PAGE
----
Wednesday, August 15, 2012

Bikes and buses the latest bedfellows

After a years-long lobbying effort, Budapest cyclists are finally being allowed to ride in several downtown bus lanes.

Earlier this month, the Budapest Transport Centre (BKK), the umbrella organisation overseeing all aspects of city transport, designated 10 bus lanes that will now also be open to cyclists. The lanes, marked with yellow bicycle icons, include one long artery in Buda and nine shorter sections in central Pest. In total, they run more than 4.5 km.

Perhaps the most significant is the one in Buda, on Fő utca between Bem József tér and a Clark Ádám tér. This will serve as the non-touristic cycling alternative to the Buda korzó path, which has become a conflict zone in recent years because of the colliding interests of its diverse users. It draws loads of tourists, on foot and on bike, as well as strollers, dogs, roller skaters and others, many moving at a liesurely pace. Weaving in and out amongst these users are sport and fitness cyclists, racing at top speed on graphite frame road bikes, as well as utility cyclists trying to get from point A to B as quickly and efficiently as they can.

There's long been discussion of creating a parallel, faster route for the latter categories of cyclists, and it appears the new shared bike-bus lane on Fő utca will be it.

But the main news here is the long-awaited opening of priority bus lanes to cyclists. The ban on cycling in these lanes has been a sore point because it has meant cyclists have just two unappealing choices: either ride along the curb illegally, and deal with the honking censure of BKK bus drivers or ride legally but unsafely in the second lane over. In that position, faster motor traffic passes the cyclist on both the left and right, creating an uncomfortable and potentially dangerous situation.

Karoly Sinka, a leader of the city’s Critical Mass movement, pointed this out in a presentation this summer to recruits of the city’s new bicycle patrol squad. Sinka noted that enforcing the ban is not only bad for cyclists, it’s bad for motorists because cyclists in the middle of a multilane road pose a bigger obstruction to traffic than those riding along the curb.

According to BKK, the new bike-bus lanes are part of a package of preparatory measures for Budapest’s public bicycle system, Bubi, due to launch 2013.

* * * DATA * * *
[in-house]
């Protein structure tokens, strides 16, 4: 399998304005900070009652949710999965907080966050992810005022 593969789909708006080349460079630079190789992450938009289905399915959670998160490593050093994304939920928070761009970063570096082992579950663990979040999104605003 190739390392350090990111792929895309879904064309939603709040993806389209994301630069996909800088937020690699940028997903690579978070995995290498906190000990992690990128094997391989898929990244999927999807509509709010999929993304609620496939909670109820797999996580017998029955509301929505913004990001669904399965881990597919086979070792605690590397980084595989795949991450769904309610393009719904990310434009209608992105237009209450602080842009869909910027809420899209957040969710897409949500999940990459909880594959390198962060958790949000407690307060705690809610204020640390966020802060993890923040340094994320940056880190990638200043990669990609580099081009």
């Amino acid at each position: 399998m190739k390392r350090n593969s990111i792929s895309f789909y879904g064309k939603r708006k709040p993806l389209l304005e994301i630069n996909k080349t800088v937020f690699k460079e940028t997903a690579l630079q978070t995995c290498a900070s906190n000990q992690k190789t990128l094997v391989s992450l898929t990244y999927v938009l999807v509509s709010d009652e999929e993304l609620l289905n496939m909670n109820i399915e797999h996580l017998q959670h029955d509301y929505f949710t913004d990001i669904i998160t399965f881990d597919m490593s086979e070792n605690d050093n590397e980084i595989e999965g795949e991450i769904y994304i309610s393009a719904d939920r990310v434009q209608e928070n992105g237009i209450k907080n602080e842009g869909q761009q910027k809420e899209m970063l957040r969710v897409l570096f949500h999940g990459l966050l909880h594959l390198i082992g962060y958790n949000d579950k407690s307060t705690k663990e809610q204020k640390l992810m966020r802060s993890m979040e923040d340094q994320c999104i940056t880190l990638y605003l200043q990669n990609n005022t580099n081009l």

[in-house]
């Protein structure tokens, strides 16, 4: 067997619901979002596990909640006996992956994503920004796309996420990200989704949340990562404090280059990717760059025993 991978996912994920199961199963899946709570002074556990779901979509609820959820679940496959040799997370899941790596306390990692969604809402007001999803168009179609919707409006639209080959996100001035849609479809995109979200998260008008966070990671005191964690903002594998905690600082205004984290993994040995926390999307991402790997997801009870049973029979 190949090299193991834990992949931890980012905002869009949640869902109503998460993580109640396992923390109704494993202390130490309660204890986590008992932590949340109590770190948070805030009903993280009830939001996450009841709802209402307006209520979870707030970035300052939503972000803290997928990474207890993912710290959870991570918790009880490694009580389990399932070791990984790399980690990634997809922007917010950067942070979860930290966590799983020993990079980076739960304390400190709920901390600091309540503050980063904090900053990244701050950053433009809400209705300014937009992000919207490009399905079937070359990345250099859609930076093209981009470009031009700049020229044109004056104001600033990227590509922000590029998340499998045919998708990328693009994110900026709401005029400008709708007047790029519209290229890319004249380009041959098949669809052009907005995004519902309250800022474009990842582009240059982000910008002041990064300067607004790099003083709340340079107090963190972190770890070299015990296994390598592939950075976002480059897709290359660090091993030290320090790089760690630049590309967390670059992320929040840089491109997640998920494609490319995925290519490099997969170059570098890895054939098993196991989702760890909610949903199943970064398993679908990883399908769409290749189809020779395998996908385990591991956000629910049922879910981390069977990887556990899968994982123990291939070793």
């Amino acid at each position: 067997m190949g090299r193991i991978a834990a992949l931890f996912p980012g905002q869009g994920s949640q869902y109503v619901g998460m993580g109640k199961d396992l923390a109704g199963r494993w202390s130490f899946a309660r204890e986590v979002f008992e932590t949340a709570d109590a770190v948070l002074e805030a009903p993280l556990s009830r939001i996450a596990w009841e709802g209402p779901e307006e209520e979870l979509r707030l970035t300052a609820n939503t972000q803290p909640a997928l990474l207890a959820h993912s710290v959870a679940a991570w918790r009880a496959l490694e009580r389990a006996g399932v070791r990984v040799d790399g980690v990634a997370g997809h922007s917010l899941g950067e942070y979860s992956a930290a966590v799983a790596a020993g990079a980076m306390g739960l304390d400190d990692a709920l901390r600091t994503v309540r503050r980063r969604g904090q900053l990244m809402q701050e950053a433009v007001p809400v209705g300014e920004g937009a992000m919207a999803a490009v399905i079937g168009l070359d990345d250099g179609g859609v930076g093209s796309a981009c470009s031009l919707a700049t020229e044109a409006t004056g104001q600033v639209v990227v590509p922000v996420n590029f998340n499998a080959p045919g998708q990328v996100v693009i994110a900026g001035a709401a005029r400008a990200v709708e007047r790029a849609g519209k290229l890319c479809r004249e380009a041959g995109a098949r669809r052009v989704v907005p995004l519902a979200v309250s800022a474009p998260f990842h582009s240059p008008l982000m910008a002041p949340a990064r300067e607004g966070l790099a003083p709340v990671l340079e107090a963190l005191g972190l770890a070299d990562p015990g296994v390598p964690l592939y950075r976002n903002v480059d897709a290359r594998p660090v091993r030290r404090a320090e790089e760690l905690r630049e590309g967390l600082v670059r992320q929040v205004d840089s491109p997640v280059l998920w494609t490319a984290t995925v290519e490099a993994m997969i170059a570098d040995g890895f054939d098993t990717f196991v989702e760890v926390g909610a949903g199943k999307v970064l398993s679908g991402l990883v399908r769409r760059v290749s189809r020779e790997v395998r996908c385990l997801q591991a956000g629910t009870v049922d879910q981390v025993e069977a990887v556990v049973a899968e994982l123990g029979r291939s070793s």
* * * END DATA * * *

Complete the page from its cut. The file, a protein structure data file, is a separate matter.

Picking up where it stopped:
In its web announcement about the lanes, the bicycle club said it hopes further bike-bus lanes will follow because they are “inexpensive and safe developments.” The club included a list of pointers on how cyclists should ride in the lanes (e.g. don’t overtake buses on the right side, pull to the side at cross streets to allow trailing buses by, etc.). The club also promised to host classes for bus drivers to orient them on the new bike-bus lanes.

Thursday, August 9, 2012

Sziget Festival: an Old Fart's View

This guy has a great attitude -- unlike me. Photo courtesy of  the Sziget Festival.
These are the dog days of summer in Budapest so along with heat waves, tick infestations and a virtual shut-down of the non-touristic economy, there is the annual bane of my commuting existence -- the Sziget Festival. In my younger days, of course, I looked forward to this international pop music extravaganza. But now that I'm a crusty old fart who doesn't even recognize most of the names on the Main Stage programme (The Beatsteaks? Two-Door Cinema Club?), the festival has become for me just a week-long nuisance, situated as it is on the Buda Quay right in the middle of my work commute.

The festival is on Hajógyari Sziget (Boat Factory Island -- during the rest of the year, a tranquil public park with an incredible, free-of-charge collection of slides for the kiddies) and the way that most day visitors get there is by taking the Szentendrei HÉV. They get off at the Filitorigát stop and from there it's a jam-packed queue of about 400 metres to the festival entrance. The queue is right on the bike path so if you happen to be cycling there in the evening, when most people come up to the Sziget, you will get caught in the queue.

This year the organisers worked out a detour and they've posted maps of it along the bike path at both the northern and southern approaches to the Sziget. The last two days I've stopped and studied these signs but I couldn't decipher them. Both days, I forged ahead following some yellow arrow signs that I assumed delineated the Sziget detour. But within a couple hundred metres, the arrows ran out and I was lost on some back street by a district heating plant in this industrial no-man's land west of Szentendrei út. I ended up coming back to Szentendrei út a couple kilometres north of the Sziget, and then riding on that street for about 5 km to Békásmegyer, where I could finally rejoin the bike path. Szentendrei út is a busy, 70 km/hr thoroughfare that's a hazard to anyone not encased in an army tank. I've decided for the remainder of the Sziget (until Sunday evening), I will stick to the bike path despite the queues of festival goers.

I should say, as a public service for those who like music festivals, that the Sziget Festival actually has some excellent accommodations for cyclists. For the past several years, they've offered free, guarded bike parking on site. Previously, it was managed by the Hungarian Cyclists' Club, this year it seems to have been taken over by MOL, the Hungarian petrol station chain. Is this a case of green washing or a commercial contingency for the post-petrol era? MOL actually has a multi-faceted "bike programme", which I wrote about here.

The Sziget organisers have a whole "mobility management" plan to deal with the tens of thousands of people who come to the festival -- half from outside Hungary. I wrote about that here.

This year's relevant info on Sziget bike parking and other travel pointers are here.